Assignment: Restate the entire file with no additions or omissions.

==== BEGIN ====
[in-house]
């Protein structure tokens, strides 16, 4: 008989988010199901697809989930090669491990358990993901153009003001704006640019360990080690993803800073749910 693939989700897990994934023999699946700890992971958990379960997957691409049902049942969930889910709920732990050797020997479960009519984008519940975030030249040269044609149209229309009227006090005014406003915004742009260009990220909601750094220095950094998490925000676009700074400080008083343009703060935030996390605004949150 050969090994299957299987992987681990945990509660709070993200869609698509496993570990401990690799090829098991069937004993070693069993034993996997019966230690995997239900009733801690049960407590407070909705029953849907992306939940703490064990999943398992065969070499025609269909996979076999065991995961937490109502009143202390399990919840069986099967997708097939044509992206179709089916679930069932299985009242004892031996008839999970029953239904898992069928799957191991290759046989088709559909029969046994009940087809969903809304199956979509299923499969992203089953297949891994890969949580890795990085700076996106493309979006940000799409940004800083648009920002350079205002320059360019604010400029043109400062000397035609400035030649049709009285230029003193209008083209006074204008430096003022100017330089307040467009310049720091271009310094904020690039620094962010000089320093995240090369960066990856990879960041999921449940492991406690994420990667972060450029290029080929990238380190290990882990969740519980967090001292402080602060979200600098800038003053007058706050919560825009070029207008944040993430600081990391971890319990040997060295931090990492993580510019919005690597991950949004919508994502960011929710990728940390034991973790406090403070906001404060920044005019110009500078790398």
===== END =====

[in-house]
């Protein structure tokens, strides 16, 4: 008989988010199901697809989930090669491990358990993901153009003001704006640019360990080690993803800073749910 693939989700897990994934023999699946700890992971958990379960997957691409049902049942969930889910709920732990050797020997479960009519984008519940975030030249040269044609149209229309009227006090005014406003915004742009260009990220909601750094220095950094998490925000676009700074400080008083343009703060935030996390605004949150 050969090994299957299987992987681990945990509660709070993200869609698509496993570990401990690799090829098991069937004993070693069993034993996997019966230690995997239900009733801690049960407590407070909705029953849907992306939940703490064990999943398992065969070499025609269909996979076999065991995961937490109502009143202390399990919840069986099967997708097939044509992206179709089916679930069932299985009242004892031996008839999970029953239904898992069928799957191991290759046989088709559909029969046994009940087809969903809304199956979509299923499969992203089953297949891994890969949580890795990085700076996106493309979006940000799409940004800083648009920002350079205002320059360019604010400029043109400062000397035609400035030649049709009285230029003193209008083209006074204008430096003022100017330089307040467009310049720091271009310094904020690039620094962010000089320093995240090369960066990856990879960041999921449940492991406690994420990667972060450029290029080929990238380190290990882990969740519980967090001292402080602060979200600098800038003053007058706050919560825009070029207008944040993430600081990391971890319990040997060295931090990492993580510019919005690597991950949004919508994502960011929710990728940390034991973790406090403070906001404060920044005019110009500078790398």